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Mystery Loves Company, And TCM's Noir Movie Marathon Has Plenty Of Both

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Mystery Loves Company, And TCM's Noir Movie Marathon Has Plenty Of Both

Mystery Loves Company, And TCM's Noir Movie Marathon Has Plenty Of Both

Mystery Loves Company, And TCM's Noir Movie Marathon Has Plenty Of Both

  • Download
  • <iframe src="https://www.npr.org/player/embed/413438779/413995705" width="100%" height="290" frameborder="0" scrolling="no" title="NPR embedded audio player">
  • Transcript

The 1949 murder film Too Late For Tears, starring Lizabeth Scott and Dan Duryea, follows a woman desperate to protect a newfound fortune. It will be shown as part of Turner Classic Movies' "Summer of Darkness" on July 17. Courtesy of Turner Classic Movies hide caption

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Courtesy of Turner Classic Movies

The 1949 murder film Too Late For Tears, starring Lizabeth Scott and Dan Duryea, follows a woman desperate to protect a newfound fortune. It will be shown as part of Turner Classic Movies' "Summer of Darkness" on July 17.

Courtesy of Turner Classic Movies

Who says summer has to be light and bright? Turner Classic Movies has kicked off its "Summer of Darkness" — 24 hours of noir films every Friday in June and July with an accompanying free, online class.

Writer Eddie Muller, the self-proclaimed "czar of noir," describes the genre as the flip side of the all-American success story. Noir is the dark underbelly of the American dream populated by femme fatales and the tough-talking guys who fall hard for them. And it depicts a world that's merciless and unforgiving.

Eddie Muller says Woman on the Run didn't make much of a mark when it was released in 1950, but decades later became recognized as a "minor gem" of the genre. Courtesy Turner Classic Movies hide caption

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Courtesy Turner Classic Movies

Eddie Muller says Woman on the Run didn't make much of a mark when it was released in 1950, but decades later became recognized as a "minor gem" of the genre.

Courtesy Turner Classic Movies

Muller, who will be introducing many of the films in the "Summer of Darkness," says he hopes younger viewers will understand the films in context.

"It's very, very important that younger people ... understand not just the value as entertainment, but its value as American history," Muller says. "I think it's very helpful and useful for people to understand all that because it will affect their appreciation for the film."

Muller will be working in tandem with Professor Richard Edwards of Ball State University. Edwards is teaching the free online course in conjunction with the "Summer of Darkness." He says noir is fueled by something that never gets dated.

"There is a kind of dread in these films," says Edwards. "These are not films that have particularly happy endings, and yet they are compulsively easy to watch."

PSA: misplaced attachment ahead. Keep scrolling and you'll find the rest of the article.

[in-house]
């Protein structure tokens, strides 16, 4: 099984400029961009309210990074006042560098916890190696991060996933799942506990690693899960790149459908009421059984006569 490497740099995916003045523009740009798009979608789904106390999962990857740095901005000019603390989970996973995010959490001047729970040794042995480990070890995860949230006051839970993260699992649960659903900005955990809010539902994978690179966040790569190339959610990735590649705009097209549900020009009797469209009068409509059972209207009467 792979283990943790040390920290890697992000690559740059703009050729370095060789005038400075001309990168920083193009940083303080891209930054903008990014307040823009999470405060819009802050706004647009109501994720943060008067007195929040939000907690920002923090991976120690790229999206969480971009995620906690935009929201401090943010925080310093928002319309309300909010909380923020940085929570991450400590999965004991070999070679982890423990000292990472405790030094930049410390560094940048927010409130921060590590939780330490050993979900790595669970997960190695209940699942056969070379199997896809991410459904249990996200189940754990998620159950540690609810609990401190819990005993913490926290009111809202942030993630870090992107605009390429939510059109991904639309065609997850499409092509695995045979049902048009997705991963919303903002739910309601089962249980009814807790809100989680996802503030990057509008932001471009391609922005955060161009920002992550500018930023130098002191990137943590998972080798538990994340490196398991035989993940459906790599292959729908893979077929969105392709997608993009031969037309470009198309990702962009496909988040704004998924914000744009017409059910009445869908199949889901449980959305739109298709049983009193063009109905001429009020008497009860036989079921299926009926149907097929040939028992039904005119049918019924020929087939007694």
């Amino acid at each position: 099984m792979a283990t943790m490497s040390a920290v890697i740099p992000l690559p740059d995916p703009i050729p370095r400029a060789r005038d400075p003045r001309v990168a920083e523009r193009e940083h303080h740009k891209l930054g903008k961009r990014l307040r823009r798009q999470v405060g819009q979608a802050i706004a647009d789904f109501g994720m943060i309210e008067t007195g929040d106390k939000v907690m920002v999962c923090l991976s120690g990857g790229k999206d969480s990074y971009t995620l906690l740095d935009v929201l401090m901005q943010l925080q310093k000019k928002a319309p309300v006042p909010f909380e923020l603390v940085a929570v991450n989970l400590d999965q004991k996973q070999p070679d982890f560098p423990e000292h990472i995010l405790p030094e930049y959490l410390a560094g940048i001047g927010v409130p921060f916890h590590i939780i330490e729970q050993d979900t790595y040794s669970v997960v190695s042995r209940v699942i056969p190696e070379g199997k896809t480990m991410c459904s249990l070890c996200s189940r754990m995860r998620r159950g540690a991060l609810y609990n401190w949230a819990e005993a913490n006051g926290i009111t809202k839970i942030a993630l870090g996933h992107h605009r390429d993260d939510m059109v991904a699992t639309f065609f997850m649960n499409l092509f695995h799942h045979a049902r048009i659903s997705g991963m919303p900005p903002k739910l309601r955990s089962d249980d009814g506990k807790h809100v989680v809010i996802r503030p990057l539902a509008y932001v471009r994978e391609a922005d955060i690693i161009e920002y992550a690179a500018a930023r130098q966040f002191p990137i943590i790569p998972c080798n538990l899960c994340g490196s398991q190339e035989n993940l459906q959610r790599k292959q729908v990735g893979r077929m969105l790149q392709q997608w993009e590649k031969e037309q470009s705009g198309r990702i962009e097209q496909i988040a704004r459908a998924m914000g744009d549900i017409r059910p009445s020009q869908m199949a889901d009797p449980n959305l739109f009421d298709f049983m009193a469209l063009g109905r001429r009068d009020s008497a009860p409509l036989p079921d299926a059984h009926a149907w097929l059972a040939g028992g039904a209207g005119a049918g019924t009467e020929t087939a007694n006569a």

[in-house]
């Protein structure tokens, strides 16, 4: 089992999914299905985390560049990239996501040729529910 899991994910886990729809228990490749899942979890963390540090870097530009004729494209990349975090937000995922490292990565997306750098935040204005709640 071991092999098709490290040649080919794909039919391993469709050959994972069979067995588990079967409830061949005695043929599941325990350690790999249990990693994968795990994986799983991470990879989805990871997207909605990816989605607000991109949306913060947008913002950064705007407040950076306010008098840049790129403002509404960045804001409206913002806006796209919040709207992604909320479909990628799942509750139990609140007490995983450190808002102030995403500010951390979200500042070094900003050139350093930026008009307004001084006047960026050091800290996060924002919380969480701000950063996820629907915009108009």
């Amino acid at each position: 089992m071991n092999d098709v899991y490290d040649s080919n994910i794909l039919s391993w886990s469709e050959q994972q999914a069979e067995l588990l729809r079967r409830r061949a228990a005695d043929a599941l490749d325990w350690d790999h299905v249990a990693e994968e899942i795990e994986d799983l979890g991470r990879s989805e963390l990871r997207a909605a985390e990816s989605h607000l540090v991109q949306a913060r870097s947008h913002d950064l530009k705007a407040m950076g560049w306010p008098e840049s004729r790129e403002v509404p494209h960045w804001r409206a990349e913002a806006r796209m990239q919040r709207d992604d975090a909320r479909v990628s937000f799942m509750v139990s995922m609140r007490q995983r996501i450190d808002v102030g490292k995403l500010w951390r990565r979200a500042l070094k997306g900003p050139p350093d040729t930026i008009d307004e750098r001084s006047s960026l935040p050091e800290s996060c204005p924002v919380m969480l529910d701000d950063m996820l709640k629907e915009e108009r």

Edwards sees the class as an opportunity to provide viewers with an informed experience. "There is so much more you can get out of watching a film with even just a little bit of a background knowledge of how these films work [and] how these films were made," he says.

The 1948 thriller The Big Clock, starring Ray Milland (left) and Charles Laughton, will be broadcast on July 3. Paramount Pictures/The Everett Collection, Courtesy of Turner Classic Movies hide caption

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Paramount Pictures/The Everett Collection, Courtesy of Turner Classic Movies

The 1948 thriller The Big Clock, starring Ray Milland (left) and Charles Laughton, will be broadcast on July 3.

Paramount Pictures/The Everett Collection, Courtesy of Turner Classic Movies

To help achieve this, Edwards offers "A Daily Dose of Darkness" — a short film clip delivered by email to the online class each weekday morning. He recently sent out the shocker opening from The Letter, where Bette Davis shoots a man to death. That clip spurred plenty of online discussion. Twitter comments ran the gamut from praise for the lighting to quips about Davis' ruthlessness. Joel Williams pointed out that to her credit, "she stopped pulling the trigger once she realized the gun was empty."

Blogger Angela Englert calls herself a noir neophyte and was excited to tweet with fellow classmates about Dark Passage last Friday.

"It's always fun to live tweet these things," she says. "It makes it dynamic. There's always a lot of great information along with snarky barbs and things here and there."

The 1949 film Gun Crazy starring John Dall and Peggy Cummins airs tonight (June 12). Fans can follow along on Twitter using the #TCMParty hashtag. United Artists/Photofest hide caption

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United Artists/Photofest

The 1949 film Gun Crazy starring John Dall and Peggy Cummins airs tonight (June 12). Fans can follow along on Twitter using the #TCMParty hashtag.

United Artists/Photofest

Friday night, #TCMParty, an online community of classic movie fans, will be live tweeting the film Gun Crazy. Blogger and journalist Will McKinley is one of @TCM_Party's 9,000 followers.

"Years ago, if you liked something that was unique it could be a lonely experience," McKinley says. "Nowadays, thanks to platforms like Twitter and Facebook, lots of people who like the same weird, crazy things that you like are available 24 hours a day, seven days a week. And it fundamentally makes the experience of liking unusual things less lonely and more fun."

And when you are traveling down those dark noir streets, it's good to have a little company.